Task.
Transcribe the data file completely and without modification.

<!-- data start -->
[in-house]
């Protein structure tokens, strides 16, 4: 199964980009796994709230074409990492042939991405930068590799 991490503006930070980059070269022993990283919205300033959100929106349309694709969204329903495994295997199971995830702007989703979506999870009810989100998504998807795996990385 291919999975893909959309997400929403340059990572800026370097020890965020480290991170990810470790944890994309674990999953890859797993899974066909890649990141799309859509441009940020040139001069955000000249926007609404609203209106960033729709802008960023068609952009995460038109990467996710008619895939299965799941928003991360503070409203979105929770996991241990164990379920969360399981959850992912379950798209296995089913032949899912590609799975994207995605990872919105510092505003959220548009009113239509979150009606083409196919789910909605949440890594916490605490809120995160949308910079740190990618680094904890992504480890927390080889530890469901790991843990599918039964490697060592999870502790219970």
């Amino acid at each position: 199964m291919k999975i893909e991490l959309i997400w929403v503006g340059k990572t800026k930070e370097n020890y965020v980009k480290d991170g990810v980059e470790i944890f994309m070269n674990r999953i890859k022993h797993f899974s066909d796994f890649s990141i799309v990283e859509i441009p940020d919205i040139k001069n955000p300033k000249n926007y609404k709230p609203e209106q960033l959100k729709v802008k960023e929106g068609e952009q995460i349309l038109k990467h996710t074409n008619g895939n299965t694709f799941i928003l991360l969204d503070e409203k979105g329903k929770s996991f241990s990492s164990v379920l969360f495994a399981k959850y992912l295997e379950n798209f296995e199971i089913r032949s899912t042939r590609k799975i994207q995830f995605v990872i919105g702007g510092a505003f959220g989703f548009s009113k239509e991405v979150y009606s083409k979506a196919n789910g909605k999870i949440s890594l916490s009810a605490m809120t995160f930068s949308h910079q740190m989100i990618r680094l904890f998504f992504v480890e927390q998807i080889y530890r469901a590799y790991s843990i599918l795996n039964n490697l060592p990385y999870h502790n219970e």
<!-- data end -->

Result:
[in-house]
């Protein structure tokens, strides 16, 4: 199964980009796994709230074409990492042939991405930068590799 991490503006930070980059070269022993990283919205300033959100929106349309694709969204329903495994295997199971995830702007989703979506999870009810989100998504998807795996990385 291919999975893909959309997400929403340059990572800026370097020890965020480290991170990810470790944890994309674990999953890859797993899974066909890649990141799309859509441009940020040139001069955000000249926007609404609203209106960033729709802008960023068609952009995460038109990467996710008619895939299965799941928003991360503070409203979105929770996991241990164990379920969360399981959850992912379950798209296995089913032949899912590609799975994207995605990872919105510092505003959220548009009113239509979150009606083409196919789910909605949440890594916490605490809120995160949308910079740190990618680094904890992504480890927390080889530890469901790991843990599918039964490697060592999870502790219970």
């Amino acid at each position: 199964m291919k999975i893909e991490l959309i997400w929403v503006g340059k990572t800026k930070e370097n020890y965020v980009k480290d991170g990810v980059e470790i944890f994309m070269n674990r999953i890859k022993h797993f899974s066909d796994f890649s990141i799309v990283e859509i441009p940020d919205i040139k001069n955000p300033k000249n926007y609404k709230p609203e209106q960033l959100k729709v802008k960023e929106g068609e952009q995460i349309l038109k990467h996710t074409n008619g895939n299965t694709f799941i928003l991360l969204d503070e409203k979105g329903k929770s996991f241990s990492s164990v379920l969360f495994a399981k959850y992912l295997e379950n798209f296995e199971i089913r032949s899912t042939r590609k799975i994207q995830f995605v990872i919105g702007g510092a505003f959220g989703f548009s009113k239509e991405v979150y009606s083409k979506a196919n789910g909605k999870i949440s890594l916490s009810a605490m809120t995160f930068s949308h910079q740190m989100i990618r680094l904890f998504f992504v480890e927390q998807i080889y530890r469901a590799y790991s843990i599918l795996n039964n490697l060592p990385y999870h502790n219970e």